Biblical interpretation is and always has been a matter of individual belief, most often referred to as faith. Individuals with similar interpretations come together and form the different faiths, denominations, sects and cults. These organizations believe that they are right and everyone else is wrong. The problem is when these organizations decide that YOU are required to follow their beliefs.

    November 18, 2012 at 1:11 pm |
  13. Cathy B

    Dear Ms. Evans, Very well-put. A beautiful, insightful article. As an evangelical Christian and a believer in the truth of God's word, I have had these same thoughts but could not articulate them half as well. We do often limit ourselves to traditional stereotypes and consider them "biblical" or sanctioned by God. I'd like to say though, that just because the bible mentions polygamy, murder, sodomy or incest in a matter of fact way, does not mean that it condones those things. Learning to love what God loves and hate what he hates is a life-long process. He hates pride. He hates unforgiveness - let's not forget those. I will keep looking to the bible for a vision of God's character. And I hope you continue to be faithful to your calling as a writer.

    November 18, 2012 at 1:10 pm |
    • GAW

      I realize that your beliefs are very important to you but the Bible does contain some portrayals of God that don't fit the image of the loving God that is portrayed by many Evangelicals. What are we to say about the flood (If it happened) which killed every man, woman and child on the earth. The the numerous commands given by God himself to wipe out all the Canaanites. If you are honest you have to wrestle with these issues or be subjected to the same form of proof texting and selective reading of the Bible discussed in the article above.

      November 18, 2012 at 1:23 pm |
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    The fish was still fresh when we had to cook it, honestly.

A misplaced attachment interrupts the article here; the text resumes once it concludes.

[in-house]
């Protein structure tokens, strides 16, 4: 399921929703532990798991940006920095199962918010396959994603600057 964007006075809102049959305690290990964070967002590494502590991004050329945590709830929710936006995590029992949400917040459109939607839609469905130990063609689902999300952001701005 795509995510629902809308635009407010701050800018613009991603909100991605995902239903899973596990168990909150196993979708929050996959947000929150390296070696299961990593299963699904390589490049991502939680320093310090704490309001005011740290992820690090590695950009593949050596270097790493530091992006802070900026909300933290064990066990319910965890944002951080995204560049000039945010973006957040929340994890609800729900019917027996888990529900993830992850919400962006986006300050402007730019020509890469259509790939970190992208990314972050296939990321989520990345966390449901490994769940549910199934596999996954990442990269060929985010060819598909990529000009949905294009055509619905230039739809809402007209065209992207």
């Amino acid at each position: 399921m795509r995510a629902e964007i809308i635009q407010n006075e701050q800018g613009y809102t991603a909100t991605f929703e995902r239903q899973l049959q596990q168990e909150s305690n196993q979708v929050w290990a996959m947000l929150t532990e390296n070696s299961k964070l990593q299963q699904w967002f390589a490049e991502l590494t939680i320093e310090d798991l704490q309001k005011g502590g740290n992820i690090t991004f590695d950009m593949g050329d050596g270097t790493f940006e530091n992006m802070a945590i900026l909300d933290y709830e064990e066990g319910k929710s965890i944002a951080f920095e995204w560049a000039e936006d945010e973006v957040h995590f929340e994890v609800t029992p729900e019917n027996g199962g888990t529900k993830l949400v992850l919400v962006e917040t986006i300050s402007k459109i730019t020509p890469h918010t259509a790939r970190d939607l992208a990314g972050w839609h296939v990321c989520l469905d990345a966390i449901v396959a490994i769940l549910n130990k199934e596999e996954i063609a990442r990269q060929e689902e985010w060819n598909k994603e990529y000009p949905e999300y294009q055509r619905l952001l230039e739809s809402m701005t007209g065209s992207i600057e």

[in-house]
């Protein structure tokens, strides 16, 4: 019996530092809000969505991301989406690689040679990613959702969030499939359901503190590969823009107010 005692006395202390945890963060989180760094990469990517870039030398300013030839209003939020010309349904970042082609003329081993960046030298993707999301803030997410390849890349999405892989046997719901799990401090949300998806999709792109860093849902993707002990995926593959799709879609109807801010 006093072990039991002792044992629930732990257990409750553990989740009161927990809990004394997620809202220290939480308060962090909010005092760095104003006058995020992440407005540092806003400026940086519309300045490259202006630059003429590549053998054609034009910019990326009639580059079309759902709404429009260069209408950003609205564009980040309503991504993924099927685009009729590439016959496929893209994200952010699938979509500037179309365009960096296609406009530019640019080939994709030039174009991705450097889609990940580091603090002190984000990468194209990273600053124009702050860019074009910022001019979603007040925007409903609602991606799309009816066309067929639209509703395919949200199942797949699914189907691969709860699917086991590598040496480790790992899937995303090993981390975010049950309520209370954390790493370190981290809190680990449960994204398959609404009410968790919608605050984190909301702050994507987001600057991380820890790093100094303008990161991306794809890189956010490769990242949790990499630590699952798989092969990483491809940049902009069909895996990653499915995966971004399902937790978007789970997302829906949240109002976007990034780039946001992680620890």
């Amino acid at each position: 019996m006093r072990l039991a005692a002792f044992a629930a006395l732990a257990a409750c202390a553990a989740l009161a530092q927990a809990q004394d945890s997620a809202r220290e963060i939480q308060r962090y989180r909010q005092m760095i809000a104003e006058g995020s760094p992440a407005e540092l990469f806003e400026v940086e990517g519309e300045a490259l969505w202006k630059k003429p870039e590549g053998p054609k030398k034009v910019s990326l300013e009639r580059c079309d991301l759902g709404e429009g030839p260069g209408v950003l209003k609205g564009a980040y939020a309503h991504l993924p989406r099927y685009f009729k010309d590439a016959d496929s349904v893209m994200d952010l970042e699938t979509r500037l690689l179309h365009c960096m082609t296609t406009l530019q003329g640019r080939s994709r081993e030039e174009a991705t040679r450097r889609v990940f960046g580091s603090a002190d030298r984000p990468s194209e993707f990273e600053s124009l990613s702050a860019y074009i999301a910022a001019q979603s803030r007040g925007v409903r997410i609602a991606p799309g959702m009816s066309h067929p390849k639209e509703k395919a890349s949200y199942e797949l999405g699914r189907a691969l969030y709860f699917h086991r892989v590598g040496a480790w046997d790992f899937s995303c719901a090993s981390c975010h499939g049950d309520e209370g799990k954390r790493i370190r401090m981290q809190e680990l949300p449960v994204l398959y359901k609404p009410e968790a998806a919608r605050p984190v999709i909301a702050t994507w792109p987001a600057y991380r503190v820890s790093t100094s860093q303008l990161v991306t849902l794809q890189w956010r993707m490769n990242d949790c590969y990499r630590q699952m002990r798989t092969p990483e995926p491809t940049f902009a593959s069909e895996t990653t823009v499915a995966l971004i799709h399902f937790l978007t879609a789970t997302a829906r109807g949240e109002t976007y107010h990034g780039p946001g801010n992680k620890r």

November 18, 2012 at 1:09 pm |
    • Sushi Kanji

      You open Sunday??

      November 18, 2012 at 1:10 pm |
    • Sushi Kanji

      Konnichiwa! Ok, we open now. You no eat Chow's nasty fish. Try this:

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      Or

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      Kirin Large $4.99

      November 18, 2012 at 1:15 pm |
  15. Paul

    I think this scripture by Peter explains everything::

    20 Knowing this first, that no prophecy of the scripture is of any private interpretation.
    21 For the prophecy came not in old time by the will of man: but holy men of God spake as they were moved by the Holy Ghost. (New Testament, 2 Peter, Chapter 1)

    Scripture was given to the prophets by God and it was meant that those scriptures should be interpreted by prophets of God.
    Furthermore, things and time change. We have situations and challenges today that the ancient prophets and people never had to deal with. Never have we needed a living, modern prophet more in the history of man than we need one today! Well, we have a living prophet on the earth. I invite all to "come and see" at lds.org.

    7 Surely the Lord God will do nothing, but he revealeth his secret unto his servants the prophets. (Old Testament, Amos, Chapter 3)

    November 18, 2012 at 1:06 pm |
  16. SuZieCoyote